So he was white? I ask. “No!” says my dad, “he was black.”
My dream of being the multicultural one in the family, just because I live in Hackney and got knocked up by a Hungarian Jew, lies in tatters.
The next day, we drive to the house where my grandparents used to live, from when my mum was a child until I was one, too. After that they moved to a smaller place, then a sheltered flat, then money-guzzling nursing homes. But I remember family Christmases in that house, up a steep and narrow lane that overflowed with wet red earth if the winter was bad enough. You could barely drive up to that farming hamlet without a tractor.
Now, Devon is crazy posh. It turns out that all the old barns up that lane, where dogs used to hide to spawn their litters, most of whom later got drowned, well they’ve all been turned into luxury holiday cottages with shiny oak floorboards. A few signed photographs of Samantha Cameron on the wall, perhaps.
The house’s new owners are South Africans who live in Hong Kong and just visit sometimes. The house stays closed to us but they let us into the garden, where they have built a swimming pool. We hover around it like ghosts, trying to fit back into our old lives that we couldn’t now afford however much we wanted to.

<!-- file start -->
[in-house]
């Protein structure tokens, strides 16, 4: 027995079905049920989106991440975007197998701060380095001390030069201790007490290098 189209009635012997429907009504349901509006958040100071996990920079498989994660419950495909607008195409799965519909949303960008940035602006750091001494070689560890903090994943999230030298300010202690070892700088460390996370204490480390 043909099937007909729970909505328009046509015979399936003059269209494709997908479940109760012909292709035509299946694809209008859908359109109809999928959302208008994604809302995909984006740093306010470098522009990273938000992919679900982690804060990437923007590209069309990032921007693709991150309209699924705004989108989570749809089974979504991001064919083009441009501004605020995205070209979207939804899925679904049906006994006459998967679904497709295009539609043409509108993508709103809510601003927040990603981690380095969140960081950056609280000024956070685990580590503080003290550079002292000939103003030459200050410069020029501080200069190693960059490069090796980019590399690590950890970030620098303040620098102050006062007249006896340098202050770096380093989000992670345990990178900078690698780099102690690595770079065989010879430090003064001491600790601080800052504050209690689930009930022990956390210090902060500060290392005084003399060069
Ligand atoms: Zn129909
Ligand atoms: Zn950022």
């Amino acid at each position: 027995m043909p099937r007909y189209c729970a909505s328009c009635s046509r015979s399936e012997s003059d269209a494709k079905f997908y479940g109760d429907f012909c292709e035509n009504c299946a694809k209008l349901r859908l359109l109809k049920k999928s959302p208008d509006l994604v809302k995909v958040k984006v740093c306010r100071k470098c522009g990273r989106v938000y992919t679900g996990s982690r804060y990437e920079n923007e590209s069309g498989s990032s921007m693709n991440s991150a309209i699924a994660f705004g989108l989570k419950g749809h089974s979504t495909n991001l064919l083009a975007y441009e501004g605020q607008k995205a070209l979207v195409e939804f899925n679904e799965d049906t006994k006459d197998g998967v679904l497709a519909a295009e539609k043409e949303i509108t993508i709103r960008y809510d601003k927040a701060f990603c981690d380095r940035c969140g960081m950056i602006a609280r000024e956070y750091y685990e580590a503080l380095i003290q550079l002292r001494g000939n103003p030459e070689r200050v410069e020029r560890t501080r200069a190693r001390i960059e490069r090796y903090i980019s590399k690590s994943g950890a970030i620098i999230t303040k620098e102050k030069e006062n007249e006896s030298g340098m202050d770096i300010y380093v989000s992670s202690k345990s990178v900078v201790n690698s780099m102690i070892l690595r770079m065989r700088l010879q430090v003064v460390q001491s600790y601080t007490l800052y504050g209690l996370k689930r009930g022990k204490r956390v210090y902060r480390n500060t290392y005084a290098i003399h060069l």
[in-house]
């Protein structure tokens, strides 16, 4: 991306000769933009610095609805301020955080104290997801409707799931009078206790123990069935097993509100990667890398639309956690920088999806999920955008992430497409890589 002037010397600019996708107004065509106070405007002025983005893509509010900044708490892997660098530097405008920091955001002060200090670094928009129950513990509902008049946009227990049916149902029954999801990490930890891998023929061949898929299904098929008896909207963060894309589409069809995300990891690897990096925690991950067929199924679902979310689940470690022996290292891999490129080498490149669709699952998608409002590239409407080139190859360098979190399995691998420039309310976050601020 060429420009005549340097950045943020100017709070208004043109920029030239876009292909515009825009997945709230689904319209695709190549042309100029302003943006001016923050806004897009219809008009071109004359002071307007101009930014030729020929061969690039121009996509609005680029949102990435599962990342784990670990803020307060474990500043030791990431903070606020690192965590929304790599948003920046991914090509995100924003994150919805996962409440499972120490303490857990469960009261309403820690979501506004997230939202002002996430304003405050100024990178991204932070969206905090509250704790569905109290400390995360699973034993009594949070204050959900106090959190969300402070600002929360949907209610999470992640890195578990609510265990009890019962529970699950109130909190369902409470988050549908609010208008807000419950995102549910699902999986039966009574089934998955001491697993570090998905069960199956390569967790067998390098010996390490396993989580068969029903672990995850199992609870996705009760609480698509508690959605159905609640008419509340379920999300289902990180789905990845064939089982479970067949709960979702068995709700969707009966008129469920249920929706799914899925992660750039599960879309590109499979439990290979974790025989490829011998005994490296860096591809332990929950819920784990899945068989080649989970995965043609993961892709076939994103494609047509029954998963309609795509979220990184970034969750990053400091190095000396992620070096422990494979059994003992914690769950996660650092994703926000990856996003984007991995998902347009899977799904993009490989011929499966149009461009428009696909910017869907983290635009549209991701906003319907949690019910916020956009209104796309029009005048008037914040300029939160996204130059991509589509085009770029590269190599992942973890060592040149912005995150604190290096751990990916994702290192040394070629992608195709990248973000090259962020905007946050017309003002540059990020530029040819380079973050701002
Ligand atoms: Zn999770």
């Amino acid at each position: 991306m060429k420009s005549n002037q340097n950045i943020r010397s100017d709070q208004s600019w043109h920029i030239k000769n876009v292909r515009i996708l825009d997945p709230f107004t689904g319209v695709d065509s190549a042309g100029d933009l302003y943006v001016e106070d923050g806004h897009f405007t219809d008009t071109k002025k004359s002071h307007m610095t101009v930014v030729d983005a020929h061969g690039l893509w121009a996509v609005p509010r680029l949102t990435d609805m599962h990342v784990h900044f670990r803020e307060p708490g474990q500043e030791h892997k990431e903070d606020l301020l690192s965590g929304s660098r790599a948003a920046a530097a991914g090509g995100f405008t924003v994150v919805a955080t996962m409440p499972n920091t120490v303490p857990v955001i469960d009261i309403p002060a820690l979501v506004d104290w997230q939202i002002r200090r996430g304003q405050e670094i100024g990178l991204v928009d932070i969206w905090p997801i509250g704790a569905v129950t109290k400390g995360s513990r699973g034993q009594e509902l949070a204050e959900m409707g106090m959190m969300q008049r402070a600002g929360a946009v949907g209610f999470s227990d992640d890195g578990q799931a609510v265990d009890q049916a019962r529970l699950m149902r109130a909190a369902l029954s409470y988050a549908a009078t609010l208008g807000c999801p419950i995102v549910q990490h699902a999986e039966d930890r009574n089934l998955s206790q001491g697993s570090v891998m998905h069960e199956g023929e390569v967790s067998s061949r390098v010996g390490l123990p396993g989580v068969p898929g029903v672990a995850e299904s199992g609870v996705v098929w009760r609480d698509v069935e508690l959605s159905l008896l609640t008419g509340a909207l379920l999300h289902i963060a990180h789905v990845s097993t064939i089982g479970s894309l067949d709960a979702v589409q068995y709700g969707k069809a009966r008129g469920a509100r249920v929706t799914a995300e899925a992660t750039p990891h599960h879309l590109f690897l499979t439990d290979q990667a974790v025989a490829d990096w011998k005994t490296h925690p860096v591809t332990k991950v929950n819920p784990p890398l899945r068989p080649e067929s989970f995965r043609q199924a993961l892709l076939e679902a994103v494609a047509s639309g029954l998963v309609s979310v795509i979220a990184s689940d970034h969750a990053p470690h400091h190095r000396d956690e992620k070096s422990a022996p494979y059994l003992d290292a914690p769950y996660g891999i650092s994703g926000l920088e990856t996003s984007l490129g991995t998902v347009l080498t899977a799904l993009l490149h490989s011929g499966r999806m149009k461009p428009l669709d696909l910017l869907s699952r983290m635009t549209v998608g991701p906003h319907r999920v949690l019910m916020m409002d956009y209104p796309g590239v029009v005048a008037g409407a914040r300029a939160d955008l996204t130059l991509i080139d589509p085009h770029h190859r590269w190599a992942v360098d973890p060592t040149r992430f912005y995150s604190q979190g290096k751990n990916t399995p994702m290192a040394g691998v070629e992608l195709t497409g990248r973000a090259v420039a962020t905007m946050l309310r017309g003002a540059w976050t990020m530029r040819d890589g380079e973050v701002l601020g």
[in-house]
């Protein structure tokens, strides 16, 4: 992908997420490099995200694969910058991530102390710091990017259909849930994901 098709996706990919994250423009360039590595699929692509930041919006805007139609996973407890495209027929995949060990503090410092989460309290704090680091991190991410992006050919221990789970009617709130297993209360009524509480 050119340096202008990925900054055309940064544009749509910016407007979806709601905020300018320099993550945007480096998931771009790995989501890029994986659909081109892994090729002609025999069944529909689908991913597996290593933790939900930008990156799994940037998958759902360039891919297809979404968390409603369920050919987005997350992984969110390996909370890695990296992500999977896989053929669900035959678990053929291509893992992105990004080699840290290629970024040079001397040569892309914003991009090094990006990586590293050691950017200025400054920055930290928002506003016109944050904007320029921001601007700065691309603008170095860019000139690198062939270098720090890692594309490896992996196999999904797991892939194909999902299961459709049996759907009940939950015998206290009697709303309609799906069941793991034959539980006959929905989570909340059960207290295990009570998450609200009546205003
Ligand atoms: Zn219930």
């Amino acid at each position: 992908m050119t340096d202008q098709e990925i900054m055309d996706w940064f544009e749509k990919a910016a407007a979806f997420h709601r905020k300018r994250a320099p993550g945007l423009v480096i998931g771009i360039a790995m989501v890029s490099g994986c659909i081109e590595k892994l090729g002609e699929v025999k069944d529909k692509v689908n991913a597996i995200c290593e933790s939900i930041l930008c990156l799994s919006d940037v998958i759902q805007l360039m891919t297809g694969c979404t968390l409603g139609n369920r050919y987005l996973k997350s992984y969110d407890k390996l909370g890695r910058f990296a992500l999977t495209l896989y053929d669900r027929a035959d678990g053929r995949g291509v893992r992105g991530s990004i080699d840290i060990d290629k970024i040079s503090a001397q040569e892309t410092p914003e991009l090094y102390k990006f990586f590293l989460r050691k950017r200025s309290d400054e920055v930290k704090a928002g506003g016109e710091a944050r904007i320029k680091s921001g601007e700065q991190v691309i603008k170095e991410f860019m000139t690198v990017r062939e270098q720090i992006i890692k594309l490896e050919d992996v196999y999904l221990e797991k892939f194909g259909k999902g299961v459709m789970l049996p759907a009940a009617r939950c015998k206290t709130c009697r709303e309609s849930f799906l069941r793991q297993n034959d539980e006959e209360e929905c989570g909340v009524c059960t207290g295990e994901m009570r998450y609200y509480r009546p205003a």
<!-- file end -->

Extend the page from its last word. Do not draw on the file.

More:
We should probably be hosting some kind of Day of the Dead celebration, sitting here playing loud voodoo drums all night, to wake up our ancestors’ souls like Haitians do. Making sugar skulls of those we have loved and those we have lost. Or asking our dead to intervene as messengers between us and the gods, like they do in some African cultures, when intel from the dieties is urgently required. Or we could burn some hell money to be spent in an underworld prison, like the Chinese do.
Instead, because we are English, we just stand there, on our beloved dead grandmother’s 100th birthday, dumbfounded by the existence of a swimming pool.
Follow Sophie on Twitter: @heawood
Previously – Vaginas Are Ugly